Brazilian orange juice imports to continue in Australia despite U.S. ban over fungicide fear
Australian juice companies are continuing to use oranges from Brazil that may contain residues of the potentially harmful fungicide carbendazim, despite the U.S. Food and Drug Administration (FDA) temporarily banning Brazilian orange imports due to health concerns.
Carbendazim is used to control plant diseases in cereals and fruit, including citrus, bananas, strawberries, pineapples. Studies have found that high doses of carbendazim cause infertility and destroy the testicles of laboratory animals. Use of carbendazim in Europe was banned by the European Parliament in 2009.
On 28 December 2011, the FDA learned carbendazim was present in orange juice products from the 2011 crop from Brazil, where the fungicide is used legally under Brazilian law to combat black spot, a type of mould that grows on orange trees. Carbendazim is already a banned substance in the U.S.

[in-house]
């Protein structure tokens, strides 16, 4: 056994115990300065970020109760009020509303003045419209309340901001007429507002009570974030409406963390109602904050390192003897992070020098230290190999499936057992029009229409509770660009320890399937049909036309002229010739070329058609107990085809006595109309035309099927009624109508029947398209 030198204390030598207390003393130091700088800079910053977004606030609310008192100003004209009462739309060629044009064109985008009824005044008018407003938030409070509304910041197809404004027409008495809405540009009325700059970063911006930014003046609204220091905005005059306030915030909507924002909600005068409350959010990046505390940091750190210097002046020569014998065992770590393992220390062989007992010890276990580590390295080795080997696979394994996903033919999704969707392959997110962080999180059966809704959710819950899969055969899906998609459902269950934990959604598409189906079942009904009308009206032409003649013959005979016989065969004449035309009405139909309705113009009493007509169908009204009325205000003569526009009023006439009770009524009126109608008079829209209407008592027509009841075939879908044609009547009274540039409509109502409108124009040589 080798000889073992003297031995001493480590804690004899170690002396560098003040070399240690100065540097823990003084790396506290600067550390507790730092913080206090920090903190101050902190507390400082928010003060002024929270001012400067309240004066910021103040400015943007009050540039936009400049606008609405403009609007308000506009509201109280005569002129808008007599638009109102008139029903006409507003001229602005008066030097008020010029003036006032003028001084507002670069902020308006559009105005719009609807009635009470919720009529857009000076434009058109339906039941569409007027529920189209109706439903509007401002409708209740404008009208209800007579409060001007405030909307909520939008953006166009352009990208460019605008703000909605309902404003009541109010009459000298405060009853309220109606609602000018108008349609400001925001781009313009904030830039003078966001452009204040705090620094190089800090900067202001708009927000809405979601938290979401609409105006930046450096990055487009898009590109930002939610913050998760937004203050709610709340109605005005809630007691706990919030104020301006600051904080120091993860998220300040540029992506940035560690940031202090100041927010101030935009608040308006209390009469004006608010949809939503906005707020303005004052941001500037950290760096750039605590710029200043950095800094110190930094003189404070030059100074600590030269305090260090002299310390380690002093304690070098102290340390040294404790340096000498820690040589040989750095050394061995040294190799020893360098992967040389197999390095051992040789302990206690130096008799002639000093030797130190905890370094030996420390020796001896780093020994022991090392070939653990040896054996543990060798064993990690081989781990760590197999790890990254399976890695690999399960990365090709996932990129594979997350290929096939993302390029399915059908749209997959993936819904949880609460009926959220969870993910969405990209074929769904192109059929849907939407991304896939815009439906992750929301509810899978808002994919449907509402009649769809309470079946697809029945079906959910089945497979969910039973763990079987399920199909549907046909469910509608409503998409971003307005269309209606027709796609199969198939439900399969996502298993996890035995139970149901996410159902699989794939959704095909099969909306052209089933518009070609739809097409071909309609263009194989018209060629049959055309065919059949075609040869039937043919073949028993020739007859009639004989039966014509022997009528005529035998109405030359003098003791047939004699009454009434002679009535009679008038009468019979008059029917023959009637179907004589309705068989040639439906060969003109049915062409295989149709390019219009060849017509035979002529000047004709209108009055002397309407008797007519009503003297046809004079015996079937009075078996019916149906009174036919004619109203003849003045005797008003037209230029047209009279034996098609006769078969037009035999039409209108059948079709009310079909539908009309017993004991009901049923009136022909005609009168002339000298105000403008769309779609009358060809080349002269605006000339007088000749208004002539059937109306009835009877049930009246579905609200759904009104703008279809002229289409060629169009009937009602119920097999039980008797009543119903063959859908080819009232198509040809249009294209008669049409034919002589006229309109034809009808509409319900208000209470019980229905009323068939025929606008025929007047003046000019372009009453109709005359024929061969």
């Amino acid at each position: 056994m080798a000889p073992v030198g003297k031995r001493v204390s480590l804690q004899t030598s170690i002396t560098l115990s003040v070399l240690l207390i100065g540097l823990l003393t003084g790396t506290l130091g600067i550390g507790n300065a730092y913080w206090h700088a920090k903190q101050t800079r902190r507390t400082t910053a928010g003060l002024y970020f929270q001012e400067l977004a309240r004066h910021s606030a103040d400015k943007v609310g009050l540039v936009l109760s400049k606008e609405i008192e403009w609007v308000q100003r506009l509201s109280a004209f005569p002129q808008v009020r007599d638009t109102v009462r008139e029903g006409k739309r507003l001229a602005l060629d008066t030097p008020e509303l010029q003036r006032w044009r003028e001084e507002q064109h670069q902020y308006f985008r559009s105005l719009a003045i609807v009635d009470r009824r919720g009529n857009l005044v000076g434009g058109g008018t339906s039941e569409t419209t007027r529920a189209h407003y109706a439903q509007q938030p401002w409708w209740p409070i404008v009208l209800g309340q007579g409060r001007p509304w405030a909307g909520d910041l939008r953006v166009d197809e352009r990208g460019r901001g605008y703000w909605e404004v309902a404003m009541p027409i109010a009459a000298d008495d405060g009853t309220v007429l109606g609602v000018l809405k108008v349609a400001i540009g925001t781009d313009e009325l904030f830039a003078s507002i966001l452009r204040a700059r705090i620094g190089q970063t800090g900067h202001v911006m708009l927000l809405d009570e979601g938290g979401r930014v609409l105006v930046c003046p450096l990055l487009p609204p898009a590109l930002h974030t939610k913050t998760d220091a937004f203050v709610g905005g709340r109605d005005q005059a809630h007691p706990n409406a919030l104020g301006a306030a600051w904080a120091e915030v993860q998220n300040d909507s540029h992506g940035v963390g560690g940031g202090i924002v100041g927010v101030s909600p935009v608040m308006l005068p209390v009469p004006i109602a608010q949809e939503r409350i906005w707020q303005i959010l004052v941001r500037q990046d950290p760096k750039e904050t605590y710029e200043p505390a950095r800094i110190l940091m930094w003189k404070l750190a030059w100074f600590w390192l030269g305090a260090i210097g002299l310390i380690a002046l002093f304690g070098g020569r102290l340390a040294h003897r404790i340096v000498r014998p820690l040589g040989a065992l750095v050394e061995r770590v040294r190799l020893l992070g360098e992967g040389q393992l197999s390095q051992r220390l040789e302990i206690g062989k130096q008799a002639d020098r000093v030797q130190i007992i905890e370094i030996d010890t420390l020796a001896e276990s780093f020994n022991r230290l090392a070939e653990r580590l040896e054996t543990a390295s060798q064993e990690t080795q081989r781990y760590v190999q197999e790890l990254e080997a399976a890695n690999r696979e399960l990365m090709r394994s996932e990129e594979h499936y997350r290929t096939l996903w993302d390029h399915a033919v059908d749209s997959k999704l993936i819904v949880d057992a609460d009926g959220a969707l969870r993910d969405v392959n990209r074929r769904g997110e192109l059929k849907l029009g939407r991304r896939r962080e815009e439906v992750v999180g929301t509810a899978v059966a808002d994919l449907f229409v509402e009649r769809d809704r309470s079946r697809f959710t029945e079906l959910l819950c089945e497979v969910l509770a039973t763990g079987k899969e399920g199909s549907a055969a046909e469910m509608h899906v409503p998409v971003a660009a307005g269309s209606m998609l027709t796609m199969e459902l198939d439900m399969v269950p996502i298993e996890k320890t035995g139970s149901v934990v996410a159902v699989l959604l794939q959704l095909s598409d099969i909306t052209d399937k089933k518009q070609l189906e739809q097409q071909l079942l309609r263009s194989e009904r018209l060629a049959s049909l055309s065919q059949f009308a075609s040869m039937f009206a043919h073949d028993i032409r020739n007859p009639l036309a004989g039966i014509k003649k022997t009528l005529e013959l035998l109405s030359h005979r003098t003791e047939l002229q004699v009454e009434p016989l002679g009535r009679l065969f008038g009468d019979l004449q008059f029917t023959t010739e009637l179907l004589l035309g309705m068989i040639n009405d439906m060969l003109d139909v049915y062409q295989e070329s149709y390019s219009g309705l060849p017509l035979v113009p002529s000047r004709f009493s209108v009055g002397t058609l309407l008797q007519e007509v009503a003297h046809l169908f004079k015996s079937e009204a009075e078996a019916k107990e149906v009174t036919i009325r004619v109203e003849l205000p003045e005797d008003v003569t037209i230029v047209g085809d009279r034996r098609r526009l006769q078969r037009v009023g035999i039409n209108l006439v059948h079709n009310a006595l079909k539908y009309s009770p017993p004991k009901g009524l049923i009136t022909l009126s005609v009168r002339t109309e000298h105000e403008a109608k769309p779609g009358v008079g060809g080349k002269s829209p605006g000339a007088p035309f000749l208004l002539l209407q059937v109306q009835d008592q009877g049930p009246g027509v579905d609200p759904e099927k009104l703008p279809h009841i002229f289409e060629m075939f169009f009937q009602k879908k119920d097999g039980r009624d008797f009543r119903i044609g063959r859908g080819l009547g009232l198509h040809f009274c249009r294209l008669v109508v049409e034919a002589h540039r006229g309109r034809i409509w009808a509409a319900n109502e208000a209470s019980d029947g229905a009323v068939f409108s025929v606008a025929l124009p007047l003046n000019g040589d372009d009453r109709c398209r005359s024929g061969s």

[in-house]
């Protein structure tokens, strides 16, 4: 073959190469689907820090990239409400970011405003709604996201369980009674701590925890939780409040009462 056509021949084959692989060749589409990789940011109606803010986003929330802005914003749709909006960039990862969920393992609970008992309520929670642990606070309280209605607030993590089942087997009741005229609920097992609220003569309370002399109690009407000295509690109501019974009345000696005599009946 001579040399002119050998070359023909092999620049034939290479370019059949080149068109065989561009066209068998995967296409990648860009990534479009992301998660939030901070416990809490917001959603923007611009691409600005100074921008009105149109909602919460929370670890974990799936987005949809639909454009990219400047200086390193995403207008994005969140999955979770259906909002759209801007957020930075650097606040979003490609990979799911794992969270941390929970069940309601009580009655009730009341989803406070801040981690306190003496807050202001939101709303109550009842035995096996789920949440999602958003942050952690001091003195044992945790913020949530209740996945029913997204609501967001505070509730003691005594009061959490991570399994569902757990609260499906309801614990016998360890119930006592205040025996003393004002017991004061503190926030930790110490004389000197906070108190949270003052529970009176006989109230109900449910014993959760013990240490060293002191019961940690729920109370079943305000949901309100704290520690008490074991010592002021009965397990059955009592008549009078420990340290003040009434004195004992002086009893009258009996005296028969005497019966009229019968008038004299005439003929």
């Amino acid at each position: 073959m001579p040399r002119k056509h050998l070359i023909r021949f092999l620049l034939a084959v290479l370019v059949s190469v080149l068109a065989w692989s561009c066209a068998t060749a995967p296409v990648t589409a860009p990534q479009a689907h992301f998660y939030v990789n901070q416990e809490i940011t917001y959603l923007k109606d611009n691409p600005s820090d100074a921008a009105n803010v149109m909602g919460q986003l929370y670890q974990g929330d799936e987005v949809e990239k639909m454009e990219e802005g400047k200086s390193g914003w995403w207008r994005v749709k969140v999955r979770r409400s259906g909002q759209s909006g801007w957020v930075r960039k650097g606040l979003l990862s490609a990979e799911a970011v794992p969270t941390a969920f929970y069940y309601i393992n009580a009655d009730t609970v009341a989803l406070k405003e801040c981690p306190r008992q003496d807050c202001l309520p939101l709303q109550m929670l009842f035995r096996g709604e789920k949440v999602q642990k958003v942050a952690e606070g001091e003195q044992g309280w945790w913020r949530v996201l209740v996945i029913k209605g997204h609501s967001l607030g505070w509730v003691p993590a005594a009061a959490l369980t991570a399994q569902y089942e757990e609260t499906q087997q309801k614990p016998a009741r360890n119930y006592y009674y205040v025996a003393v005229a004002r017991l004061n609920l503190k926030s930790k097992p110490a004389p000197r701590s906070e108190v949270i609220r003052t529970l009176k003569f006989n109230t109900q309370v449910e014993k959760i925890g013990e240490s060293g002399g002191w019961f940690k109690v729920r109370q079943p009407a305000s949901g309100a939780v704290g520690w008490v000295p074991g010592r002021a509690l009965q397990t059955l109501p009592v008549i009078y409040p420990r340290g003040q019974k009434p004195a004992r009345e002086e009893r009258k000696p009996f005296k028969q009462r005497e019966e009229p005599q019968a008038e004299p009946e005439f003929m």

The FDA released a statement saying that is sampling all import shipments of orange juice and will deny entry to shipments that test positive for carbendazim.
The FDA said low levels of carbendazim were not dangerous and the agency will not be recalling any products as a result.
According to Food Standards Australia New Zealand (FSANZ), the acceptable level for carbendazim residue in Australian juices is 10 parts per million – above the amounts discovered in the U.S.
In January 2010, the Australian Pesticides and Veterinary Medicines Authority (APVMA) ‘effectively discontinued’ Carbendazim usage on grapes, melons, citrus fruit, custard apple, mango, pome fruit, stone fruit and turf. Carbendazim makes up just over 1 per cent of the Australian fungicide market.
However, even these facts do not appear to have changed the Australian regulatory position as at today’s date.
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